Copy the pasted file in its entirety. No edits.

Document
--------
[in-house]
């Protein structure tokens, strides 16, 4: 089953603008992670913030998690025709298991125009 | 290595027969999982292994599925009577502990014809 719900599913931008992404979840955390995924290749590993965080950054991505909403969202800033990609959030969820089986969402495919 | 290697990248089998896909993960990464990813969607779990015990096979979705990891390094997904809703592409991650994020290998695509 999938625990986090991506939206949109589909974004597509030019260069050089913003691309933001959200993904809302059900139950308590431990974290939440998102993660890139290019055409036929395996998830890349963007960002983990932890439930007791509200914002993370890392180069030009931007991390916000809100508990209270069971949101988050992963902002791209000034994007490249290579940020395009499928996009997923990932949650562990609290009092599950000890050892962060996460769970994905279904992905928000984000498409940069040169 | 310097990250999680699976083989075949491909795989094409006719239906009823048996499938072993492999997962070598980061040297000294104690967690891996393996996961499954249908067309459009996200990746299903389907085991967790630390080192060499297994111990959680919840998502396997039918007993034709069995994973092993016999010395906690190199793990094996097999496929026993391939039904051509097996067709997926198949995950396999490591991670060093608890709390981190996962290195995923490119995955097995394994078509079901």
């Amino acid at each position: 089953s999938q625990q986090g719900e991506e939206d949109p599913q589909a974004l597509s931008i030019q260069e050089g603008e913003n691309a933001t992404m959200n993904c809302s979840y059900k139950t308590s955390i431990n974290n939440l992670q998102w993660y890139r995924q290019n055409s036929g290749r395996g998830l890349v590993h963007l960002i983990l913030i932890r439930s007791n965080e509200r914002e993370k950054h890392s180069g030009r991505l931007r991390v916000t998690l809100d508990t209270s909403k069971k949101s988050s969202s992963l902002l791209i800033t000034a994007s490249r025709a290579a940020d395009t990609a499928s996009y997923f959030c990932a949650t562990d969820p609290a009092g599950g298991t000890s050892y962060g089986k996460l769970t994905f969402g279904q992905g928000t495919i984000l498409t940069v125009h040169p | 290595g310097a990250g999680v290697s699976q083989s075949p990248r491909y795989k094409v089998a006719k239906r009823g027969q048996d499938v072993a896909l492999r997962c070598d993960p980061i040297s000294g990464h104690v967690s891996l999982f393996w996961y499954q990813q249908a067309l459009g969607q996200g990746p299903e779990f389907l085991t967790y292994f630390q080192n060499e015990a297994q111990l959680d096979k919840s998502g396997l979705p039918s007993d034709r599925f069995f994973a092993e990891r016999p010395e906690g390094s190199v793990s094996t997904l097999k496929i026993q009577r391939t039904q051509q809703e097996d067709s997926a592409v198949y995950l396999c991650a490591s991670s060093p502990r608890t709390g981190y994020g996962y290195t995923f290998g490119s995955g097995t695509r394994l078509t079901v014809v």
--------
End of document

[in-house]
């Protein structure tokens, strides 16, 4: 089953603008992670913030998690025709298991125009 | 290595027969999982292994599925009577502990014809 719900599913931008992404979840955390995924290749590993965080950054991505909403969202800033990609959030969820089986969402495919 | 290697990248089998896909993960990464990813969607779990015990096979979705990891390094997904809703592409991650994020290998695509 999938625990986090991506939206949109589909974004597509030019260069050089913003691309933001959200993904809302059900139950308590431990974290939440998102993660890139290019055409036929395996998830890349963007960002983990932890439930007791509200914002993370890392180069030009931007991390916000809100508990209270069971949101988050992963902002791209000034994007490249290579940020395009499928996009997923990932949650562990609290009092599950000890050892962060996460769970994905279904992905928000984000498409940069040169 | 310097990250999680699976083989075949491909795989094409006719239906009823048996499938072993492999997962070598980061040297000294104690967690891996393996996961499954249908067309459009996200990746299903389907085991967790630390080192060499297994111990959680919840998502396997039918007993034709069995994973092993016999010395906690190199793990094996097999496929026993391939039904051509097996067709997926198949995950396999490591991670060093608890709390981190996962290195995923490119995955097995394994078509079901």
């Amino acid at each position: 089953s999938q625990q986090g719900e991506e939206d949109p599913q589909a974004l597509s931008i030019q260069e050089g603008e913003n691309a933001t992404m959200n993904c809302s979840y059900k139950t308590s955390i431990n974290n939440l992670q998102w993660y890139r995924q290019n055409s036929g290749r395996g998830l890349v590993h963007l960002i983990l913030i932890r439930s007791n965080e509200r914002e993370k950054h890392s180069g030009r991505l931007r991390v916000t998690l809100d508990t209270s909403k069971k949101s988050s969202s992963l902002l791209i800033t000034a994007s490249r025709a290579a940020d395009t990609a499928s996009y997923f959030c990932a949650t562990d969820p609290a009092g599950g298991t000890s050892y962060g089986k996460l769970t994905f969402g279904q992905g928000t495919i984000l498409t940069v125009h040169p | 290595g310097a990250g999680v290697s699976q083989s075949p990248r491909y795989k094409v089998a006719k239906r009823g027969q048996d499938v072993a896909l492999r997962c070598d993960p980061i040297s000294g990464h104690v967690s891996l999982f393996w996961y499954q990813q249908a067309l459009g969607q996200g990746p299903e779990f389907l085991t967790y292994f630390q080192n060499e015990a297994q111990l959680d096979k919840s998502g396997l979705p039918s007993d034709r599925f069995f994973a092993e990891r016999p010395e906690g390094s190199v793990s094996t997904l097999k496929i026993q009577r391939t039904q051509q809703e097996d067709s997926a592409v198949y995950l396999c991650a490591s991670s060093p502990r608890t709390g981190y994020g996962y290195t995923f290998g490119s995955g097995t695509r394994l078509t079901v014809v």